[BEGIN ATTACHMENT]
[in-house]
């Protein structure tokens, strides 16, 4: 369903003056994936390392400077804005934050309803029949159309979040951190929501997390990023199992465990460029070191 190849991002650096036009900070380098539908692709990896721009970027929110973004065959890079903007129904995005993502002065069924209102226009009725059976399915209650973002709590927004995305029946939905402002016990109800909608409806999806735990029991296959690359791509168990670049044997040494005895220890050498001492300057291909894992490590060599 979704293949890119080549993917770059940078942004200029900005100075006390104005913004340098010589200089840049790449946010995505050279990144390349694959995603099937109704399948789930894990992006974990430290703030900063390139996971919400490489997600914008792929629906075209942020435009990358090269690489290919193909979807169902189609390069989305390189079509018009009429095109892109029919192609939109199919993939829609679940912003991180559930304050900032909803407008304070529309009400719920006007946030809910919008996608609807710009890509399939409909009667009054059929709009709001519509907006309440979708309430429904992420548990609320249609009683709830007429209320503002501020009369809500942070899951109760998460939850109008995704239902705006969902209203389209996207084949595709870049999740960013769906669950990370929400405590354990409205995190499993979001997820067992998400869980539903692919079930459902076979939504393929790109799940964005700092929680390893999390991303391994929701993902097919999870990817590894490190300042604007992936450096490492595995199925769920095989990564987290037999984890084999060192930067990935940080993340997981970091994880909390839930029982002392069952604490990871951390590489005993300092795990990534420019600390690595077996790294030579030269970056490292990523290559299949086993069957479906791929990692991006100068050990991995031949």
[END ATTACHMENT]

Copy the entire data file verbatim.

[in-house]
């Protein structure tokens, strides 16, 4: 369903003056994936390392400077804005934050309803029949159309979040951190929501997390990023199992465990460029070191 190849991002650096036009900070380098539908692709990896721009970027929110973004065959890079903007129904995005993502002065069924209102226009009725059976399915209650973002709590927004995305029946939905402002016990109800909608409806999806735990029991296959690359791509168990670049044997040494005895220890050498001492300057291909894992490590060599 979704293949890119080549993917770059940078942004200029900005100075006390104005913004340098010589200089840049790449946010995505050279990144390349694959995603099937109704399948789930894990992006974990430290703030900063390139996971919400490489997600914008792929629906075209942020435009990358090269690489290919193909979807169902189609390069989305390189079509018009009429095109892109029919192609939109199919993939829609679940912003991180559930304050900032909803407008304070529309009400719920006007946030809910919008996608609807710009890509399939409909009667009054059929709009709001519509907006309440979708309430429904992420548990609320249609009683709830007429209320503002501020009369809500942070899951109760998460939850109008995704239902705006969902209203389209996207084949595709870049999740960013769906669950990370929400405590354990409205995190499993979001997820067992998400869980539903692919079930459902076979939504393929790109799940964005700092929680390893999390991303391994929701993902097919999870990817590894490190300042604007992936450096490492595995199925769920095989990564987290037999984890084999060192930067990935940080993340997981970091994880909390839930029982002392069952604490990871951390590489005993300092795990990534420019600390690595077996790294030579030269970056490292990523290559299949086993069957479906791929990692991006100068050990991995031949």